Within these parameters, you can help clients develop variations on the theme, Mulligan says. Here too, it's possible to discount the value of the gift by transferring partial interests. A parent who does not want to use the lifetime exemption or incur gift tax can, in lieu of a gift, sell partial interests in the property to the trust, take back a promissory note, and forgive the note as rent payments. And since the parent can be the trustee of a grantor trust, these entities appeal to clients who are reluctant to totally give up control (even though, to reap estate tax savings, they must give up ownership).

Create a qualified personal-residence trust. With this tool, known as a QPRT (pronounced "CUE-pert"), you put your primary residence or vacation home into an irrevocable trust, retaining the right to live there rent-free for a specified number of years. During that time, the trust, of which you could be trustee, owns the property. If you survive the preset period-a condition for this technique to work-ownership can then pass to the beneficiaries, usually children, or go into another trust, often called a dropdown trust, for the rest of your life (at which point you would need to start paying rent if you still want to live there).

The taxable gift with a QPRT reflects the value of the right to acquire the personal residence a certain number of years from when it is set up, discounted by the probability that the person setting up the trust will live that long. Figuring the discount involves a complex actuarial calculation based on the Section 7520 rate set each month by the Internal Revenue Service. The higher the rate and the longer the term, the bigger the discount and the more savings associated with the QPRT.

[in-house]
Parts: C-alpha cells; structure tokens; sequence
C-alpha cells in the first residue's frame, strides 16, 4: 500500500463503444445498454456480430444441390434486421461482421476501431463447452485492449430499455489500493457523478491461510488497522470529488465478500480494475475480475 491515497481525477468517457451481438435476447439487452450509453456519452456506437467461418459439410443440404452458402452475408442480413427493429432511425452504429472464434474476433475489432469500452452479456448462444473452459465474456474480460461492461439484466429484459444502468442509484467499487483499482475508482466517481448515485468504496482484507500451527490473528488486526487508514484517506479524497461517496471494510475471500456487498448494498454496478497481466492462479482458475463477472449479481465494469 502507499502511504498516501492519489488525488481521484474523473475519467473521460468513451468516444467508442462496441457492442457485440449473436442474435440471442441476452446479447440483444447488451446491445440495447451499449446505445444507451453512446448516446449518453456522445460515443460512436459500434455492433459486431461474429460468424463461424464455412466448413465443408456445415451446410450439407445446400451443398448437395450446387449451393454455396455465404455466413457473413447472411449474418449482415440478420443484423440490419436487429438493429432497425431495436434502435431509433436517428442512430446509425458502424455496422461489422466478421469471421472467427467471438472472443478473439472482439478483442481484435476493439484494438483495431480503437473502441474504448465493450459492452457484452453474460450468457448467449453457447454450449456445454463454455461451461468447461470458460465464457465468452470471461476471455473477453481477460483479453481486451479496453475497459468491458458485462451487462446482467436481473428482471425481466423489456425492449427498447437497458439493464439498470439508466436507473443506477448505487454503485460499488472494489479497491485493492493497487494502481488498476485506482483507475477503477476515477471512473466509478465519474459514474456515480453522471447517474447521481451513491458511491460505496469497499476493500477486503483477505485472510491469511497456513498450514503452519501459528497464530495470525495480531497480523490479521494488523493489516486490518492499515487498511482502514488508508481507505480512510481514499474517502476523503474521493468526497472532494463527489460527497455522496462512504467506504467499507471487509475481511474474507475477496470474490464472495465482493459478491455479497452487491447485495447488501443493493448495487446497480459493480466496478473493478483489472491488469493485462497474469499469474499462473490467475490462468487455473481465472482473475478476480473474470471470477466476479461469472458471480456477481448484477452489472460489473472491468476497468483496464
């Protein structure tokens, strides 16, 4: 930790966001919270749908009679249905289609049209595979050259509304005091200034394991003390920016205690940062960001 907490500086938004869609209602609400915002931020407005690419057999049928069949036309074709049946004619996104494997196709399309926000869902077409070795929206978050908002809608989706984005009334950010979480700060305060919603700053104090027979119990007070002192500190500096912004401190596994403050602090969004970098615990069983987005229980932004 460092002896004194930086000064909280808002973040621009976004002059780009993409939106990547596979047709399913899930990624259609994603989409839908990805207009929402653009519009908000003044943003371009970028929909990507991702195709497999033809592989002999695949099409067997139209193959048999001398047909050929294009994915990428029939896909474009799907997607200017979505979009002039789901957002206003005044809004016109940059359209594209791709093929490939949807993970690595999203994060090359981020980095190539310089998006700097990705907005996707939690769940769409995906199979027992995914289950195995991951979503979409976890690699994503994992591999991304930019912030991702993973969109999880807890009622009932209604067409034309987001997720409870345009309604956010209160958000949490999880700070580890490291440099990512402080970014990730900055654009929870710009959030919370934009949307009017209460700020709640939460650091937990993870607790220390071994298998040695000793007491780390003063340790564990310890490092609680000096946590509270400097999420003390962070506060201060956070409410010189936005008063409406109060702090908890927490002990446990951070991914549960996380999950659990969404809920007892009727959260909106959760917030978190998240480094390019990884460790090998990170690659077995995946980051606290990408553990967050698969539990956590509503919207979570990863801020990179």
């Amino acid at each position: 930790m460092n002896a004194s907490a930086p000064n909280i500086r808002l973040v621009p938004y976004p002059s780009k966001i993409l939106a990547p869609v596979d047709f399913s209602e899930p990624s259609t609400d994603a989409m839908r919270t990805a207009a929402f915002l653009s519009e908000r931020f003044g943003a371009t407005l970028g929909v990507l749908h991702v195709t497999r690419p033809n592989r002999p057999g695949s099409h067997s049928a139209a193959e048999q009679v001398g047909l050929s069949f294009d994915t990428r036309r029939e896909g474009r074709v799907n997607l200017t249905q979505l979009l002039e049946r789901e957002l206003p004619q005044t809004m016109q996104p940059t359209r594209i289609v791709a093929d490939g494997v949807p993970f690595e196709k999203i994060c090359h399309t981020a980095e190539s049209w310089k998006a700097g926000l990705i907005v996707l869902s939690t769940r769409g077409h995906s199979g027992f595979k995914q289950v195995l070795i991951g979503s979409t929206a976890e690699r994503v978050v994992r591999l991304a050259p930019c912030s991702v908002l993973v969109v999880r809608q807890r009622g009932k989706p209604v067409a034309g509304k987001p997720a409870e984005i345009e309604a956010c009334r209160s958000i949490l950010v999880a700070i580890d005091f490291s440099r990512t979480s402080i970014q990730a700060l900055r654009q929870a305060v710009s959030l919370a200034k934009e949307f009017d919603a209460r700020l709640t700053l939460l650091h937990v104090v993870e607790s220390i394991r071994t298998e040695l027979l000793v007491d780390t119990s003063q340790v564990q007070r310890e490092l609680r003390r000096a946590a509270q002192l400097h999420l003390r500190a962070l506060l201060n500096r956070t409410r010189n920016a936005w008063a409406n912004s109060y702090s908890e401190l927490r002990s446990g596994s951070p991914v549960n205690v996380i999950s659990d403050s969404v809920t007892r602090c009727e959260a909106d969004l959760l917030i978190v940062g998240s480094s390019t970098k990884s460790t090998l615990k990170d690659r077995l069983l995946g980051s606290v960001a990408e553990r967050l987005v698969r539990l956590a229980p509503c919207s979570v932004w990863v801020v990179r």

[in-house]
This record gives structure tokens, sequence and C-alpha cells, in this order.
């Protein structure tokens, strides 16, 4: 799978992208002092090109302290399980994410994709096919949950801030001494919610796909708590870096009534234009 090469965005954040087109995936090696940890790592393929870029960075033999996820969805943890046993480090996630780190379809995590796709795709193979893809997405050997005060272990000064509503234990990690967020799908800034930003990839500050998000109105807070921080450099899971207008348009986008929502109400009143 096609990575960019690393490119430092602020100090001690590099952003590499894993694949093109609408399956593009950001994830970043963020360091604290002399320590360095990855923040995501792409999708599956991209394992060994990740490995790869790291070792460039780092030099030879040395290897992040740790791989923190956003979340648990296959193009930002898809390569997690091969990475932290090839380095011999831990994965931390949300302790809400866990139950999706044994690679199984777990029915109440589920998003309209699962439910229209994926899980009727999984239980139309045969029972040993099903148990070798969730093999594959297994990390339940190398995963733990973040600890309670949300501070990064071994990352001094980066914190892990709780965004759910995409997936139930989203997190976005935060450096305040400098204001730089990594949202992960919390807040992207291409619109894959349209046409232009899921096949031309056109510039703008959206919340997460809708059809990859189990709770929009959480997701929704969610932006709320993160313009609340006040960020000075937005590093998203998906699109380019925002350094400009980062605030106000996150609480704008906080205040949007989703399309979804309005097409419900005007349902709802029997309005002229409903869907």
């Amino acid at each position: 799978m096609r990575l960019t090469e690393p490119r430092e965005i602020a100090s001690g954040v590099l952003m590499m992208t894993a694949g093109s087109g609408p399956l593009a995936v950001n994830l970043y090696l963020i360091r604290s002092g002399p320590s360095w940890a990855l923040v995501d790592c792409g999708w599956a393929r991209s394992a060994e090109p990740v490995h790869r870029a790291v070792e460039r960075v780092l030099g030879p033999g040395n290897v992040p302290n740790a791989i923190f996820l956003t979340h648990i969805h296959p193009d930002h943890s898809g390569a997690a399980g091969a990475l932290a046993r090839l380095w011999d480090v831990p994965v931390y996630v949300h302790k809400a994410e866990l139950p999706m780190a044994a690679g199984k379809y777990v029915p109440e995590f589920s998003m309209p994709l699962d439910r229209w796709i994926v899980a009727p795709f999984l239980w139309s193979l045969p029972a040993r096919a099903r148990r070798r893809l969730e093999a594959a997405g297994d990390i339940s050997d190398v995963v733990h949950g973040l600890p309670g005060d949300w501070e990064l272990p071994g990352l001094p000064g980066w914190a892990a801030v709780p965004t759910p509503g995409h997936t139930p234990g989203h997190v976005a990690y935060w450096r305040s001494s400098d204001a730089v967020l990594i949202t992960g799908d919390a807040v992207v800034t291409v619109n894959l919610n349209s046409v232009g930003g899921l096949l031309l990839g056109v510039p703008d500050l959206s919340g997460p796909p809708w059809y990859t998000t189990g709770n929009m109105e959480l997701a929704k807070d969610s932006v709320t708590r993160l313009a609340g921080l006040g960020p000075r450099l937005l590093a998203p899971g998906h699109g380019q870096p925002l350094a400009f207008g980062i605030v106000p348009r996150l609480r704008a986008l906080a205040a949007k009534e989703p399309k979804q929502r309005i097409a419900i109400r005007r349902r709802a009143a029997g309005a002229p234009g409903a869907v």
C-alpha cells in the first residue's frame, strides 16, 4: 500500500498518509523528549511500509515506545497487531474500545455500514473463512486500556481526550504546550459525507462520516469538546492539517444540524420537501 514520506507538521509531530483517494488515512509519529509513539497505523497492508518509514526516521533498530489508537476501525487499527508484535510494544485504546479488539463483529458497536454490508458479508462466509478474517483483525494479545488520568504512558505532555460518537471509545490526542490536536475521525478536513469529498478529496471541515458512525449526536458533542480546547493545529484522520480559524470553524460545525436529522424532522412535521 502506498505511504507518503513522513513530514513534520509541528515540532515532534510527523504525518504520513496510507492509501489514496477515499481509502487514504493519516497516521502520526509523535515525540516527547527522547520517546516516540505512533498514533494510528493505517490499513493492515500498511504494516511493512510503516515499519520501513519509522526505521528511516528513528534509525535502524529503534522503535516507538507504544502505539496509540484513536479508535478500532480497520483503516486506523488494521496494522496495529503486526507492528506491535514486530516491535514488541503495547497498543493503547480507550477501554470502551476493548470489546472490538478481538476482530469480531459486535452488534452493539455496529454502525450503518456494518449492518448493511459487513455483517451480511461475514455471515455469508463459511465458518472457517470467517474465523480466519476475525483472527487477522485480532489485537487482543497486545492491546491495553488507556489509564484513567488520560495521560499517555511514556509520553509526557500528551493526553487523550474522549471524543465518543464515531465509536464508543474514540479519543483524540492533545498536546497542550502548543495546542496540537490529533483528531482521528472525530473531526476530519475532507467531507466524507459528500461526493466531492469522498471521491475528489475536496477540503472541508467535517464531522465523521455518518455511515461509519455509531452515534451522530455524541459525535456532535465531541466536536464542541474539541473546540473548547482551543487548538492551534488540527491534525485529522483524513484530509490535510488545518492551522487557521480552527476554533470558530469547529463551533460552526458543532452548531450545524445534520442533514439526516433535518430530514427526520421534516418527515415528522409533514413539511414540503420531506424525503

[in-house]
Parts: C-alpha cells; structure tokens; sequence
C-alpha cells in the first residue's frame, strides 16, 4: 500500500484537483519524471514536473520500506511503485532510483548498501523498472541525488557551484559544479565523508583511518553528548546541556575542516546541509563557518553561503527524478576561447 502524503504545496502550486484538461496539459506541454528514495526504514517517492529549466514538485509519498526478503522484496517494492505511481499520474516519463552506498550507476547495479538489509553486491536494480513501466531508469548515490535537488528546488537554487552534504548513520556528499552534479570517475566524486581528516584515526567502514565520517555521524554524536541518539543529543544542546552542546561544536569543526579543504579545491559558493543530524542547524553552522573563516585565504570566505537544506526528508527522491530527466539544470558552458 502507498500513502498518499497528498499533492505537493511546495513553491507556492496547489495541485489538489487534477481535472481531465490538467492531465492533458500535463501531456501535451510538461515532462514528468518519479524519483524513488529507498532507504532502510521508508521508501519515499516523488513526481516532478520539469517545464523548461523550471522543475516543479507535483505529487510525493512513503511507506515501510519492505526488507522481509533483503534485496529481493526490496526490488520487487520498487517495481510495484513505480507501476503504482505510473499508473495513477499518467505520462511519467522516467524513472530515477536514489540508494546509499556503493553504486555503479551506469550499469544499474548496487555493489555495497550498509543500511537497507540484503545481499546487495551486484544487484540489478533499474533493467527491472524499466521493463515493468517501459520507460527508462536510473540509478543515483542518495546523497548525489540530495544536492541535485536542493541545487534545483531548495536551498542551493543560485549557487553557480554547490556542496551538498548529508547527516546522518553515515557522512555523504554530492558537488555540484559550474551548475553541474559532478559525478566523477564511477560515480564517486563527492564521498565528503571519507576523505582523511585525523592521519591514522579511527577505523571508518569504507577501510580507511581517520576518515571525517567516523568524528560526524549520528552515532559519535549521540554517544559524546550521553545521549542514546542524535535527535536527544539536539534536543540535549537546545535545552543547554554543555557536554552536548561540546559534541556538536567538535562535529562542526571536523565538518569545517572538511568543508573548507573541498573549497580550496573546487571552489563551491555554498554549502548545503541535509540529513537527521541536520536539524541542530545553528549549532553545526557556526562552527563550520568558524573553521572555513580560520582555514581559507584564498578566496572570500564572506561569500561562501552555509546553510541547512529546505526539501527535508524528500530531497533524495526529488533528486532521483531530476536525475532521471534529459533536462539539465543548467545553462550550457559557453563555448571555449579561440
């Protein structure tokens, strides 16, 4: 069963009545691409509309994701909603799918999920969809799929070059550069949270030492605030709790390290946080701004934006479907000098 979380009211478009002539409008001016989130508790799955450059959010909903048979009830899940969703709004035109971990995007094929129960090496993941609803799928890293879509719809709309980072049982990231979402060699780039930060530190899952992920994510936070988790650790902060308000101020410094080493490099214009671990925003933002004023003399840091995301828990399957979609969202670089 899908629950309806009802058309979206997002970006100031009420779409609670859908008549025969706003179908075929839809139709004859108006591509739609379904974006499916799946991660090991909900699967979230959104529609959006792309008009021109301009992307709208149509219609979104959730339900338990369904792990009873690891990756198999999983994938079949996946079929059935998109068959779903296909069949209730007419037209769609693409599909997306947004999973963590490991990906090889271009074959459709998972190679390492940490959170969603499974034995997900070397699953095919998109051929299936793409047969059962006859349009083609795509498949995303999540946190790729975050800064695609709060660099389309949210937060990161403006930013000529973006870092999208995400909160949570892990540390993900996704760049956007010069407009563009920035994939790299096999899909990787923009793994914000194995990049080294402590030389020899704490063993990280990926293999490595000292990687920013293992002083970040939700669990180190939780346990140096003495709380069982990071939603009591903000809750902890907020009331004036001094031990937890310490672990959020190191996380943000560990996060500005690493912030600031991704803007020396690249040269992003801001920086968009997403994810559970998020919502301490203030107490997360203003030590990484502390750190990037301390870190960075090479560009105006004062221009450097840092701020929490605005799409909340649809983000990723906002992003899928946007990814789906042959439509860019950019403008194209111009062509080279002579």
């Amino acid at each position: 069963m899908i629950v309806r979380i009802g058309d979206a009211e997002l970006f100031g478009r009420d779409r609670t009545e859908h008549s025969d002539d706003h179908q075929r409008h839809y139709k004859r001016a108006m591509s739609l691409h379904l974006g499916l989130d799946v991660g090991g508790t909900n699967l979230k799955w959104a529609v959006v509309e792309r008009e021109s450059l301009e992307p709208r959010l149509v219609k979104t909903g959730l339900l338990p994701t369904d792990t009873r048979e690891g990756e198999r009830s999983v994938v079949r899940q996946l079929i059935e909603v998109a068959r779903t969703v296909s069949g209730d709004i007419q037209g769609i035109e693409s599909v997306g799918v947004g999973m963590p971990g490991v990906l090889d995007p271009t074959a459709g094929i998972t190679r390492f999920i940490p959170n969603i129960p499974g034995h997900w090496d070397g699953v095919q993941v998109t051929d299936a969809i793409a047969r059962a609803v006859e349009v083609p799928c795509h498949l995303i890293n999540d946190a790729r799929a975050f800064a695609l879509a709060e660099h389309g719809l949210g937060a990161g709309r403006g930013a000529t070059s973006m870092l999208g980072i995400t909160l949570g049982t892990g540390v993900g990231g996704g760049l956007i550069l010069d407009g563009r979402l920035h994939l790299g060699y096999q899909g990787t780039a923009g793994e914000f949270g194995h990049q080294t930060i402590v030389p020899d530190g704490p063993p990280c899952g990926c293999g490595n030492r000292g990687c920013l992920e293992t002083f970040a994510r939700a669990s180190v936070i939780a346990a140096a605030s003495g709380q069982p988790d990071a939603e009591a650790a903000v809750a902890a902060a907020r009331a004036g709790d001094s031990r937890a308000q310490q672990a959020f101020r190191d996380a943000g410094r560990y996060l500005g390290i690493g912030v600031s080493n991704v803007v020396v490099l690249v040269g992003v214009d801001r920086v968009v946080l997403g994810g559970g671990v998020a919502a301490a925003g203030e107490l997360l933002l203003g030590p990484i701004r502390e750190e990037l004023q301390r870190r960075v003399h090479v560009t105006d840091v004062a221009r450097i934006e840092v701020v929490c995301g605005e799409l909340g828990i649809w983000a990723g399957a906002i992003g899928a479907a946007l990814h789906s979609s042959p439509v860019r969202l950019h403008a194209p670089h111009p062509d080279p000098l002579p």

At the same time, even when interest rates are low, as they are now, QPRTs can work well for elderly people since the discount goes up as life expectancy gets shorter, says Katzenstein. For example, assume a 70-year-old put a $2 million home into a five-year QPRT in November, when the Section 7520 rate was 2%. The value of the gift in that case would be $1,563,620, says Katzenstein, who created the Tiger Tables Actuarial Software ( to do such computations. In contrast, if an 80-year-old entered into the same arrangement, the value of the gift would be $1,228,740.

Unlike other discounting techniques, the QPRT is covered by Internal Revenue Service regulations that offer precise instructions about how to comply with the law and leave little doubt that this device is on solid legal ground, says Natalie B. Choate, a Boston lawyer and author of The QPRT Manual: The Estate Planner's Guide to Qualified Personal Residence Trusts. This makes them appealing to clients who are skittish about cutting edge tax-saving devices.

Set up a legal entity. For family vacation homes that you expect to be shared, Wendy S. Goffe, a lawyer with Graham & Dunn in Seattle, favors putting the real estate into an entity such as a limited liability company. (For tax reasons, property should not be placed in a corporation.) Then you can gradually give away shares in the enterprise.

This, too, can achieve valuation discounts, but is preferable to a trust in various respects, Goffe says. Most notably, it provides for smoother transitions of ownership and management-something you ought to address in an operating agreement.

One of the most important issues to cover is the procedure for selling or transferring ownership interests if, for any reason, a family member wants out. Will transfer be limited to the client's descendants (which rules out ownership by people who marry into the family)?
In a buyout, how will the price be determined? (The possibilities range from having other family members pay the full share of the appraised value to imposing a discount and installment payment plan.) How many owners must agree before the entire property can be sold?

Lawyer and journalist Deborah L. Jacobs is the author of Estate Planning Smarts: A Practical, User-Friendly, Action-Oriented Guide,